Contrary to popular belief, other than as to the emotional implications between you and your spouse, there is no negative consequence in family court from being the "Petitioner," the person who initiates the dissolution proceeding, as opposed to the Respondent. The Petition for Dissolution is Judicial Council form FL-100. There are boxes to be checked, and information to be filled out, and what you place in the Petition is very important because you are setting a jurisdictional menu of the relief you are asking the Court to grant you - you are also giving notice to the other party of what you are requesting, and procedural due process requires you to notify that party what you may want the Court to do. For instance, unless you are a higher-earner and reasonably expect that will also be true, you will want to check the box that requests spousal support and another that requests attorney fees. In all cases you will want to check the box that requests the Court to terminate jurisdiction to order you to pay spousal support to them, even if that is not what you really want or expect. You will also need to list and identify what you contend is your separate property, and what you believe the community property consists of. Going through each box is beyond the scope of this blog. The power of the Court to give you what you request is limited by the information and requests set forth in your Petition. If you screw it up and fail to check a box, or circumstances change later that result in your now wanting or needing relief that you did not initially request, you must amend your Petition and then check the applicable boxes in that. You have an automatic right to file an Amended Petition once as a matter of right, so long as the other party has not yet filed their Response; once they have filed their Response, you can only file your amended Petition upon a Stipulation that is filed with the Court allowing you to do so, or you will have to file a Motion to Amend seeking an order allowing you to make the amendments which will, except in extreme situations involving a huge passage of time or some prejudice to the other party, be granted.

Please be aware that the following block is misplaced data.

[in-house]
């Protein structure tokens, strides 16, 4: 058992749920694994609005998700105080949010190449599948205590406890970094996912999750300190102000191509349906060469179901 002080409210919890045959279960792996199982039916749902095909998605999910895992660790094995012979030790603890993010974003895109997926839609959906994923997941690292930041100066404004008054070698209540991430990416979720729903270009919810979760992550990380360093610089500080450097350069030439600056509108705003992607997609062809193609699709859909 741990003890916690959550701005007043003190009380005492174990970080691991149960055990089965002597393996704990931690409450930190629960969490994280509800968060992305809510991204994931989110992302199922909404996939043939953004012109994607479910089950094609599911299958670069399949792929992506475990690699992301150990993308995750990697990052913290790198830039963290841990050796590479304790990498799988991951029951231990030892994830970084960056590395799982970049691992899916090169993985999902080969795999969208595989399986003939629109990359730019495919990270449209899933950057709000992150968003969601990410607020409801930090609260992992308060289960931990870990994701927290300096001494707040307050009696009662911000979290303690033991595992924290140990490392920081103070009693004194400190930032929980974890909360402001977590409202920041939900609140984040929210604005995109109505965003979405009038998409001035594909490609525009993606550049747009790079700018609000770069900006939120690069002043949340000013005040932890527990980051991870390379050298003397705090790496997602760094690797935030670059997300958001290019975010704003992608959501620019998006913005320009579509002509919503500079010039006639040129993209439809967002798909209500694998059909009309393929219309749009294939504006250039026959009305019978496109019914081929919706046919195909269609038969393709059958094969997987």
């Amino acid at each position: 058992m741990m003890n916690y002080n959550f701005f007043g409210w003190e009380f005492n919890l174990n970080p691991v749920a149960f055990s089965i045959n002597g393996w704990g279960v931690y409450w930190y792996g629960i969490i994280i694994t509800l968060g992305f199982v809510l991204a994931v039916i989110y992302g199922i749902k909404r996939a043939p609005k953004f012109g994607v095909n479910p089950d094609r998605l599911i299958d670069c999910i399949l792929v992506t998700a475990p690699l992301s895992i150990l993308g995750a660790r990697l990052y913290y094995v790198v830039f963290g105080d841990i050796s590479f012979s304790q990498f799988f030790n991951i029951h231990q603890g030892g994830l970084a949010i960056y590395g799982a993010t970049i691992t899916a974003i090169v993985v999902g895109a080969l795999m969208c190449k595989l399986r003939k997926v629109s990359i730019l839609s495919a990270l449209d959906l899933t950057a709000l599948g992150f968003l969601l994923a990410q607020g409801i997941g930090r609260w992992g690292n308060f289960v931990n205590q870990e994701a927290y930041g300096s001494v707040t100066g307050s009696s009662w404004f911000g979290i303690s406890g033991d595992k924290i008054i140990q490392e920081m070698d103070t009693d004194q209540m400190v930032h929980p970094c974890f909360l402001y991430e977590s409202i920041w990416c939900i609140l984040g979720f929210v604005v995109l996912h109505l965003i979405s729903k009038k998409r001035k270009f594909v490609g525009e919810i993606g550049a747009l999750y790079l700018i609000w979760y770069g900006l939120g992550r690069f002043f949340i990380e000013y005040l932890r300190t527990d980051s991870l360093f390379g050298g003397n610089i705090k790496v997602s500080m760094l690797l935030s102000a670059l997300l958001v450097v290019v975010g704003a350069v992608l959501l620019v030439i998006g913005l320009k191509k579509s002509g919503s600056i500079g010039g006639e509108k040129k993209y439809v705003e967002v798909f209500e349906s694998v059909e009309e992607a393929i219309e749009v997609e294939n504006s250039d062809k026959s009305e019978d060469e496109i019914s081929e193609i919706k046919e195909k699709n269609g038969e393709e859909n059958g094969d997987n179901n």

The Petition must be accompanied by a Summons, FL-110, that is issued by the clerk of the court when the action is filed. The Summons and Petition together with a blank Response form FL-120, must be personally served upon the other party unless they are willing to sign a Notice and Acknowledgment of Receipt, in order to give the court jurisdiction over them. You cannot, yourself, properly serve any document in a divorce case where the other party doesn't receipt for it in some fashion. Any person who is over the age of 18 can sign a proof of service.

The other party has 30 days from the date of service to file their Response (which can be served upon you by mail). However, if they don't file it within 30 days, nothing further happens unless and until you request entry of a default. Filing a Request to Enter Default is not a good idea where you are trying to remain amicable and maybe negotiating a settlement, but may be appropriate where the other party is realistically not expected to be participating in the proceedings. Playing gotcha timing games is a waste of everyone's money and resources, because the other party can move to set aside the default - at least within the first six months after it was filed, per CCP section 473, and for a longer period if a claim is made that they were never really served and that someone, you or your process server, is attempting to falsify the claimed service of the summons and petition.


Automatic Temporary Restraining Orders (ATROS) - Family Code Section 2040

A divorce summons sets forth certain automatic temporary restraining orders per Family Code section 2040 which become effective, as to you, the moment you sign and file your Petition. They become effective as to the other party the moment they are served. These restraining orders prohibit a range of financial activities except in the "ordinary course of business" directed to, essentially, destroying or concealing or borrowing against community and separate property assets. They expressly permit you to liquidate accounts to pay to divorce counsel. Violating ATROS may constitute a breach of fiduciary duties, and subject the violator to penalties and sanctions. We've written scores of articles about fiduciary duty issues, and you may want to read Part 1 of this series. Again, this is a simplistic overview and there is so much more to learn, and we've laid it all out if you have the time and energy to click around our site!